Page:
Taliban march Will they fill power void?
Even in Afghan government’s apparent victories there lies a scent of defeat.
The ambush that killed 10 NATO soldiers outside of Kabul on Tuesday, the worst battlefield loss for western forces since the war began, was the capstone in a week of high-profile insurgent activities in Afghanistan. Although North Atlantic Treaty Organisation (NATO) forces returned fire, killed dozens of rebels and repelled the assault, the attack was a major propaganda victory for the Taliban and highlights a growing predicament faced by western officials: the insurgency appears to be growing in confidence despite losing most battles with international forces.
Nearly 100 rebels ambushed a team of French soldiers with rockets and mortars in a mountain defile near Sarobi, a town about 30 km to the east of the capital city.
In addition to the 10 dead, 21 were wounded in what became an hours-long firefight in which the US provided air cover for their beleaguered allies. In response to the assault, the largest loss of French personnel since a suicide bomber struck the French embassy in Beirut in 1983, French President Nicolas Sarkozy arrived in Kabul August 20 to reassure French forces.
On Monday night insurgents staged an ambitious assault on a US military base in the southeastern province of Khost. A car bomb detonated outside the base’s main gate, killing 10 civilians, and a second car bomb nearly did the same before Afghan Security forced shot the driver dead. The next day up to 30 guerrillas fired rockets at the base while a volley of suicide bombers rushed towards the gates. US forces repelled the assault, but the insurgents’ complex offensive drive signals their swelling confidence.
“The Taliban are stronger and more confident,” says Waliullah Rahmani of the Kabul Center for Strategic Studies. “They are launching more complex attacks and have grown more assertive.” According to the International Security Assistance Force (ISAF), the armed coalition that NATO heads, hundreds of Taliban fighters have been killed this year. One senior NATO official says that most battlefield engagements have led to spectacular losses for the rebels, who are often killed in large numbers.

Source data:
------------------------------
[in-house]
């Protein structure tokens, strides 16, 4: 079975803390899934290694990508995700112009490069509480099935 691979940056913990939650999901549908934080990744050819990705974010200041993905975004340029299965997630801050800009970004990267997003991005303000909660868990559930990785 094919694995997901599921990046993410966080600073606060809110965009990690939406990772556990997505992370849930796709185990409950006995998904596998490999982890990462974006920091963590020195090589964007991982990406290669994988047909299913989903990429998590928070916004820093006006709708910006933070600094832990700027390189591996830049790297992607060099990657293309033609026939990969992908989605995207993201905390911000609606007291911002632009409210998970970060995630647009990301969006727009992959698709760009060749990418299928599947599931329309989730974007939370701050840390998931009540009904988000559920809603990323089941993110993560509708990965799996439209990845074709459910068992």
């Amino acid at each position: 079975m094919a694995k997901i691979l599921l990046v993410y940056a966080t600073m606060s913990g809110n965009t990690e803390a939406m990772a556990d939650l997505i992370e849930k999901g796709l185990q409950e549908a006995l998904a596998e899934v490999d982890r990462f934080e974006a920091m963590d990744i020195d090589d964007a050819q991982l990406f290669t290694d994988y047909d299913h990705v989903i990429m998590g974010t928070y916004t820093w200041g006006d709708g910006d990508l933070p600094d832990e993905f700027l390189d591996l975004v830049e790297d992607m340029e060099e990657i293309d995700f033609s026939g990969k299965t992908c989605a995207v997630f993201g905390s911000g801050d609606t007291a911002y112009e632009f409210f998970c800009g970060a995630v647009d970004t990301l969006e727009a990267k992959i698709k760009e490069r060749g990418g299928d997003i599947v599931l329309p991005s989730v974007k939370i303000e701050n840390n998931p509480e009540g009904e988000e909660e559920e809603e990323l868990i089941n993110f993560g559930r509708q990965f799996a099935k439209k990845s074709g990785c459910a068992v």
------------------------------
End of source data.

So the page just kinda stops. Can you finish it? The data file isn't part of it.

But despite such losses, the Taliban’s willingness to absorb large losses and focus on staging high-profile attacks mean that stabilising Afghanistan may be more complicated than simply sending more troops, say analysts. “This is a regional problem. Without political change in Pakistan, even 200,000 NATO soldiers won’t be enough,” Rahmani says. Afghan and US officials have repeatedly pointed to Pakistan’s role in providing a safe haven for insurgents, and some officials say that without disrupting the insurgent networks there, defeating the Taliban-led insurgency is impossible. “The struggle against terrorism is not in the villages of Afghanistan,” President Hamid Karzai told reporters recently. “The only result of airstrikes is
the killing of civilians.”
Karzai says that instead the US should focus on attacking targets in Pakistan and moving against rogue elements in the Pakistani security apparatus. US officials also point to the steady influx of foreign fighters, possibly from Iraq, who drift across the Afghan-Pakistani border and bolster the insurgency.
But analysts say that the Taliban’s confidence is fuelled not just by safe havens and support in Pakistan but because of the political situation in Afghanistan. “People have lost faith in the government,” says Habibullah Rafih, a political analyst and member of the Afghanistan Academy of Sciences. “More guns won’t solve this problem,” he says, referring to the possibility of more US troops in the region.
As the rift between Afghans and the government grows, insurgents are filling the vacuum. More than half of Wardak province, just 45 minutes from Kabul by road, is under the direct control of the Taliban, according to the SENLIS council, a European think tank. Insurgents are increasing their presence and cover of Logar province, just to the south of the capital. Last week, Taliban fighters there ambushed a vehicle from the International Rescue Committee, killing three foreign aid workers and one Afghan.
In the neighbouring Ghazni province, residents report that Taliban presence is widespread and two districts — Newa and Ajrastan — are under the Taliban’s complete control. “The Taliban controls the courts, the police, even the district government,” in these two districts, says Fazel Wali, a teacher in the area. Even in the Afghan government’s apparent victories there lies a scent of defeat. More than 7,000 police flooded Kabul’s streets on August 18 for the country’s Independence Day celebrations after authorities warned of impending insurgent attacks.The extremely tight security prevented any attacks in the capital, but the government also cancelled public Independence Day celebrations for the first time in years. “The Taliban were able to stop the celebrations without even lifting a finger,” says Hamid Asir of the National Union of Journalists.